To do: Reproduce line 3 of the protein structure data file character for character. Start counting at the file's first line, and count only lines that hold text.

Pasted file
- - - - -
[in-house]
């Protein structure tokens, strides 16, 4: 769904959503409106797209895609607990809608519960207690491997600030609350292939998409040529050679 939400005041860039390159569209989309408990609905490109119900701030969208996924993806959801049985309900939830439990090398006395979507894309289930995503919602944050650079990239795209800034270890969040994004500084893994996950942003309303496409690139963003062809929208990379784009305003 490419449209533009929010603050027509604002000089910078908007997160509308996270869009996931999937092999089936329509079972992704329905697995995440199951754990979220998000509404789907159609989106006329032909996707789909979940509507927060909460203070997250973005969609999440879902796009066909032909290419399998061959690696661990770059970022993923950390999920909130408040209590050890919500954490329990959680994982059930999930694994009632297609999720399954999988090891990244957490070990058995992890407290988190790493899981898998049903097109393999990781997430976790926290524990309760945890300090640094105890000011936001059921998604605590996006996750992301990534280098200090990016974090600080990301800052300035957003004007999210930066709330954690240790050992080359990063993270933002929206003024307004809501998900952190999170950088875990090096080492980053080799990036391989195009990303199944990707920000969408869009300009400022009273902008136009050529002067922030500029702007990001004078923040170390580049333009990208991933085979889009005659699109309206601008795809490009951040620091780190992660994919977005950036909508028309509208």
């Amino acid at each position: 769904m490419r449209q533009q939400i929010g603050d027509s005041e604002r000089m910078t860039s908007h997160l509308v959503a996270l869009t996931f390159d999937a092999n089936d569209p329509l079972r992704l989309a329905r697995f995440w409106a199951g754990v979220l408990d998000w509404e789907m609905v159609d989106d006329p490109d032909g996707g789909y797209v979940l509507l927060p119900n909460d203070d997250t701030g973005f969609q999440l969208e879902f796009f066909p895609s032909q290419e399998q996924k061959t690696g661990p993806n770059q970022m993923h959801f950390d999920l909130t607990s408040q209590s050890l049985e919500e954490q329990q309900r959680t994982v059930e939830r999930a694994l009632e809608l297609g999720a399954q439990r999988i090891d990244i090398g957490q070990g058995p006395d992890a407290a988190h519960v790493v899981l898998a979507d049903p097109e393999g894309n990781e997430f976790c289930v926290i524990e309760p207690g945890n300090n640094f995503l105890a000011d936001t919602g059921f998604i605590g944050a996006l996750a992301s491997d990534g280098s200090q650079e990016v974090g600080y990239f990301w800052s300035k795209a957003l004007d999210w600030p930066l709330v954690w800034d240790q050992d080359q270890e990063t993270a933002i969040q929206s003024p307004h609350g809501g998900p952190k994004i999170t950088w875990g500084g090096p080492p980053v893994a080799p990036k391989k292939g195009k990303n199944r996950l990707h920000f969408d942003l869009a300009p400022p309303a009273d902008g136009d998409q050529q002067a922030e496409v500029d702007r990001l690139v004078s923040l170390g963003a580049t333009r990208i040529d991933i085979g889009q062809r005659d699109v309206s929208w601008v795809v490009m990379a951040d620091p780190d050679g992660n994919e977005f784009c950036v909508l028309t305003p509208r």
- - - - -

């Amino acid at each position: 769904m490419r449209q533009q939400i929010g603050d027509s005041e604002r000089m910078t860039s908007h997160l509308v959503a996270l869009t996931f390159d999937a092999n089936d569209p329509l079972r992704l989309a329905r697995f995440w409106a199951g754990v979220l408990d998000w509404e789907m609905v159609d989106d006329p490109d032909g996707g789909y797209v979940l509507l927060p119900n909460d203070d997250t701030g973005f969609q999440l969208e879902f796009f066909p895609s032909q290419e399998q996924k061959t690696g661990p993806n770059q970022m993923h959801f950390d999920l909130t607990s408040q209590s050890l049985e919500e954490q329990q309900r959680t994982v059930e939830r999930a694994l009632e809608l297609g999720a399954q439990r999988i090891d990244i090398g957490q070990g058995p006395d992890a407290a988190h519960v790493v899981l898998a979507d049903p097109e393999g894309n990781e997430f976790c289930v926290i524990e309760p207690g945890n300090n640094f995503l105890a000011d936001t919602g059921f998604i605590g944050a996006l996750a992301s491997d990534g280098s200090q650079e990016v974090g600080y990239f990301w800052s300035k795209a957003l004007d999210w600030p930066l709330v954690w800034d240790q050992d080359q270890e990063t993270a933002i969040q929206s003024p307004h609350g809501g998900p952190k994004i999170t950088w875990g500084g090096p080492p980053v893994a080799p990036k391989k292939g195009k990303n199944r996950l990707h920000f969408d942003l869009a300009p400022p309303a009273d902008g136009d998409q050529q002067a922030e496409v500029d702007r990001l690139v004078s923040l170390g963003a580049t333009r990208i040529d991933i085979g889009q062809r005659d699109v309206s929208w601008v795809v490009m990379a951040d620091p780190d050679g992660n994919e977005f784009c950036v909508l028309t305003p509208r």